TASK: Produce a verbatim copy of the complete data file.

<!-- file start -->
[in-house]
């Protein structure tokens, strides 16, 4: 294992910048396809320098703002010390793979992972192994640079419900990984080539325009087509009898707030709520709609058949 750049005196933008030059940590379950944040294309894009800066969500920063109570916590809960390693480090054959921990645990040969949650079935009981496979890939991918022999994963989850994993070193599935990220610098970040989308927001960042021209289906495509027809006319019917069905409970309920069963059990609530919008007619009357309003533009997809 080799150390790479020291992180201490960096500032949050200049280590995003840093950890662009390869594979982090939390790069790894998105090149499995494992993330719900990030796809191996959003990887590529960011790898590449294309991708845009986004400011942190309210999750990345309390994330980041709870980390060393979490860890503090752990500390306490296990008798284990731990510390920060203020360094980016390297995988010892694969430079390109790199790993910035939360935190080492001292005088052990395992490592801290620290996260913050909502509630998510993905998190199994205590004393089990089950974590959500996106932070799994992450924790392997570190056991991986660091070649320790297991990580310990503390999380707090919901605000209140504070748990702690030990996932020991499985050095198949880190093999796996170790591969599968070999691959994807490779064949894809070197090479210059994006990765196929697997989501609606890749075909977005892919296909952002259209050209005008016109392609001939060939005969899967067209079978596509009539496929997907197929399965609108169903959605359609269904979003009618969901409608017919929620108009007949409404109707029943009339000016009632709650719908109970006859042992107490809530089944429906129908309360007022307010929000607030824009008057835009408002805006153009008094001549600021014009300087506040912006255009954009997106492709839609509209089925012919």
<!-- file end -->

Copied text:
[in-house]
């Protein structure tokens, strides 16, 4: 294992910048396809320098703002010390793979992972192994640079419900990984080539325009087509009898707030709520709609058949 750049005196933008030059940590379950944040294309894009800066969500920063109570916590809960390693480090054959921990645990040969949650079935009981496979890939991918022999994963989850994993070193599935990220610098970040989308927001960042021209289906495509027809006319019917069905409970309920069963059990609530919008007619009357309003533009997809 080799150390790479020291992180201490960096500032949050200049280590995003840093950890662009390869594979982090939390790069790894998105090149499995494992993330719900990030796809191996959003990887590529960011790898590449294309991708845009986004400011942190309210999750990345309390994330980041709870980390060393979490860890503090752990500390306490296990008798284990731990510390920060203020360094980016390297995988010892694969430079390109790199790993910035939360935190080492001292005088052990395992490592801290620290996260913050909502509630998510993905998190199994205590004393089990089950974590959500996106932070799994992450924790392997570190056991991986660091070649320790297991990580310990503390999380707090919901605000209140504070748990702690030990996932020991499985050095198949880190093999796996170790591969599968070999691959994807490779064949894809070197090479210059994006990765196929697997989501609606890749075909977005892919296909952002259209050209005008016109392609001939060939005969899967067209079978596509009539496929997907197929399965609108169903959605359609269904979003009618969901409608017919929620108009007949409404109707029943009339000016009632709650719908109970006859042992107490809530089944429906129908309360007022307010929000607030824009008057835009408002805006153009008094001549600021014009300087506040912006255009954009997106492709839609509209089925012919």